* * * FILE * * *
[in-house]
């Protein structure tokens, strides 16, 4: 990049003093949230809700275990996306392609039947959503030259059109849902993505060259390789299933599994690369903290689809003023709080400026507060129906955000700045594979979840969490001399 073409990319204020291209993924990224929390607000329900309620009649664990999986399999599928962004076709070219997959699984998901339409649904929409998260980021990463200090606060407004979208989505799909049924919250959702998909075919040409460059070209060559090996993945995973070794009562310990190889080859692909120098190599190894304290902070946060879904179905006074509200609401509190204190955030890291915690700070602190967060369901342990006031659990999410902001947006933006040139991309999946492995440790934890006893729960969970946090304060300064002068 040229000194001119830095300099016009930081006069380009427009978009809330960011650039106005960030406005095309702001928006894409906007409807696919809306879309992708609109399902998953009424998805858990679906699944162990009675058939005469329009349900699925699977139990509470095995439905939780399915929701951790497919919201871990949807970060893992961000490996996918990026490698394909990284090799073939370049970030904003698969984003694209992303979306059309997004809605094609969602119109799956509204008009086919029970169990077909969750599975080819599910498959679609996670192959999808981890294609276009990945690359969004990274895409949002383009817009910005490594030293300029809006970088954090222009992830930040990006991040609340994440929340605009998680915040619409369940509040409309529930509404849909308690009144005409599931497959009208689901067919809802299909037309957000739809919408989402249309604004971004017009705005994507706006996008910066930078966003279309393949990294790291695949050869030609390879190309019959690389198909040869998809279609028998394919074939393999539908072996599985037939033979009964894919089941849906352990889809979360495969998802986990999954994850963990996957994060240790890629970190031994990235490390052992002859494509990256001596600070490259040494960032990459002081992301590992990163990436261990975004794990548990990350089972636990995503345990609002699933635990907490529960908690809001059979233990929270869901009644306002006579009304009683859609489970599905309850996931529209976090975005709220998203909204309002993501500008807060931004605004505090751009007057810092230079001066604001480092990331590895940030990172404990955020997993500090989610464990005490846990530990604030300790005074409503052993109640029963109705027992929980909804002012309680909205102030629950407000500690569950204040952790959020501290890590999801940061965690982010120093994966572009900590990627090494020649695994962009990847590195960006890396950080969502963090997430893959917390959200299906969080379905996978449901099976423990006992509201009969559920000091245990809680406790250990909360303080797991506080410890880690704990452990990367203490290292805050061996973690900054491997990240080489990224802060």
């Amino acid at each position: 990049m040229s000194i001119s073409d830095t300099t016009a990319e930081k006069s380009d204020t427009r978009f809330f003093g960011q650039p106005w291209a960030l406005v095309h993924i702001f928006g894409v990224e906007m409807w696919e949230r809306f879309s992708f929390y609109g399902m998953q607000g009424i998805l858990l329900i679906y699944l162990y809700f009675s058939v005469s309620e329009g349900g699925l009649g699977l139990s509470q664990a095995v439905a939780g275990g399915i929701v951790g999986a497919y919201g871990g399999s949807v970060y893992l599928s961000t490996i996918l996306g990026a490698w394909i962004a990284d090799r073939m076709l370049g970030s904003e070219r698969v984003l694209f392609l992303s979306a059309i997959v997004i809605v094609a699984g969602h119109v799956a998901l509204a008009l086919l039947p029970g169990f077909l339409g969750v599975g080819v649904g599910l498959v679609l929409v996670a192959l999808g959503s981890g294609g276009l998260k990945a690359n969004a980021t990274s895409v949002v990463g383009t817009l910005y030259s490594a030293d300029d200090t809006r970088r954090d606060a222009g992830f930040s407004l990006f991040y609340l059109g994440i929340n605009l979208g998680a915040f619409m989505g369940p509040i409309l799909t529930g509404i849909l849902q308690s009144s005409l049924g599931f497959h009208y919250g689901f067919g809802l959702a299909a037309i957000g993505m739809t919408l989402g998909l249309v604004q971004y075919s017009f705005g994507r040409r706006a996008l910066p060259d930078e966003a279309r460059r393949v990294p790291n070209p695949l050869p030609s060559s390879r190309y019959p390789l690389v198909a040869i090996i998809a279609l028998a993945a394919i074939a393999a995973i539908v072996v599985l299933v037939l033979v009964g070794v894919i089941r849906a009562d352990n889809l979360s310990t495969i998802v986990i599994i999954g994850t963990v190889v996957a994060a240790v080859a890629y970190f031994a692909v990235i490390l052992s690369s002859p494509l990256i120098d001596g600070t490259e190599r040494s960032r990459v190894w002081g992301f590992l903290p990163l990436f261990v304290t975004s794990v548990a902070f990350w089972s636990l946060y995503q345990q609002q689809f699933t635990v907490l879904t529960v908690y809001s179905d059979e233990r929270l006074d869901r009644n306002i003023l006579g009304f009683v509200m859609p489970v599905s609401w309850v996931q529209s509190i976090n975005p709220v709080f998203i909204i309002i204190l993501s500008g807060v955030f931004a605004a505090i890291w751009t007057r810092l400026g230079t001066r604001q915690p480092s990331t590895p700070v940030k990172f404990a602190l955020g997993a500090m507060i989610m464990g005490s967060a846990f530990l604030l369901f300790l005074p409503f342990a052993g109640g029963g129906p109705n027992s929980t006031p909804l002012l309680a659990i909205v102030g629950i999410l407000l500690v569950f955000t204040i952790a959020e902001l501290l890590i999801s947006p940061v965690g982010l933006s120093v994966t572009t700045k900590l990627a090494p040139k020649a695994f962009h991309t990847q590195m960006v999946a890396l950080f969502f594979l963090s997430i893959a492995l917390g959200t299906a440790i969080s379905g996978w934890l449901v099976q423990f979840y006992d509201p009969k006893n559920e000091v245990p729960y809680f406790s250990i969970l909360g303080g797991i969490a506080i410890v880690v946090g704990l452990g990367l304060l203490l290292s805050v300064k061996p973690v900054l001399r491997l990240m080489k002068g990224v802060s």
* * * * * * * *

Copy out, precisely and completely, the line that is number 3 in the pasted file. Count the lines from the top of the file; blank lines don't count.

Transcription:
């Amino acid at each position: 990049m040229s000194i001119s073409d830095t300099t016009a990319e930081k006069s380009d204020t427009r978009f809330f003093g960011q650039p106005w291209a960030l406005v095309h993924i702001f928006g894409v990224e906007m409807w696919e949230r809306f879309s992708f929390y609109g399902m998953q607000g009424i998805l858990l329900i679906y699944l162990y809700f009675s058939v005469s309620e329009g349900g699925l009649g699977l139990s509470q664990a095995v439905a939780g275990g399915i929701v951790g999986a497919y919201g871990g399999s949807v970060y893992l599928s961000t490996i996918l996306g990026a490698w394909i962004a990284d090799r073939m076709l370049g970030s904003e070219r698969v984003l694209f392609l992303s979306a059309i997959v997004i809605v094609a699984g969602h119109v799956a998901l509204a008009l086919l039947p029970g169990f077909l339409g969750v599975g080819v649904g599910l498959v679609l929409v996670a192959l999808g959503s981890g294609g276009l998260k990945a690359n969004a980021t990274s895409v949002v990463g383009t817009l910005y030259s490594a030293d300029d200090t809006r970088r954090d606060a222009g992830f930040s407004l990006f991040y609340l059109g994440i929340n605009l979208g998680a915040f619409m989505g369940p509040i409309l799909t529930g509404i849909l849902q308690s009144s005409l049924g599931f497959h009208y919250g689901f067919g809802l959702a299909a037309i957000g993505m739809t919408l989402g998909l249309v604004q971004y075919s017009f705005g994507r040409r706006a996008l910066p060259d930078e966003a279309r460059r393949v990294p790291n070209p695949l050869p030609s060559s390879r190309y019959p390789l690389v198909a040869i090996i998809a279609l028998a993945a394919i074939a393999a995973i539908v072996v599985l299933v037939l033979v009964g070794v894919i089941r849906a009562d352990n889809l979360s310990t495969i998802v986990i599994i999954g994850t963990v190889v996957a994060a240790v080859a890629y970190f031994a692909v990235i490390l052992s690369s002859p494509l990256i120098d001596g600070t490259e190599r040494s960032r990459v190894w002081g992301f590992l903290p990163l990436f261990v304290t975004s794990v548990a902070f990350w089972s636990l946060y995503q345990q609002q689809f699933t635990v907490l879904t529960v908690y809001s179905d059979e233990r929270l006074d869901r009644n306002i003023l006579g009304f009683v509200m859609p489970v599905s609401w309850v996931q529209s509190i976090n975005p709220v709080f998203i909204i309002i204190l993501s500008g807060v955030f931004a605004a505090i890291w751009t007057r810092l400026g230079t001066r604001q915690p480092s990331t590895p700070v940030k990172f404990a602190l955020g997993a500090m507060i989610m464990g005490s967060a846990f530990l604030l369901f300790l005074p409503f342990a052993g109640g029963g129906p109705n027992s929980t006031p909804l002012l309680a659990i909205v102030g629950i999410l407000l500690v569950f955000t204040i952790a959020e902001l501290l890590i999801s947006p940061v965690g982010l933006s120093v994966t572009t700045k900590l990627a090494p040139k020649a695994f962009h991309t990847q590195m960006v999946a890396l950080f969502f594979l963090s997430i893959a492995l917390g959200t299906a440790i969080s379905g996978w934890l449901v099976q423990f979840y006992d509201p009969k006893n559920e000091v245990p729960y809680f406790s250990i969970l909360g303080g797991i969490a506080i410890v880690v946090g704990l452990g990367l304060l203490l290292s805050v300064k061996p973690v900054l001399r491997l990240m080489k002068g990224v802060s």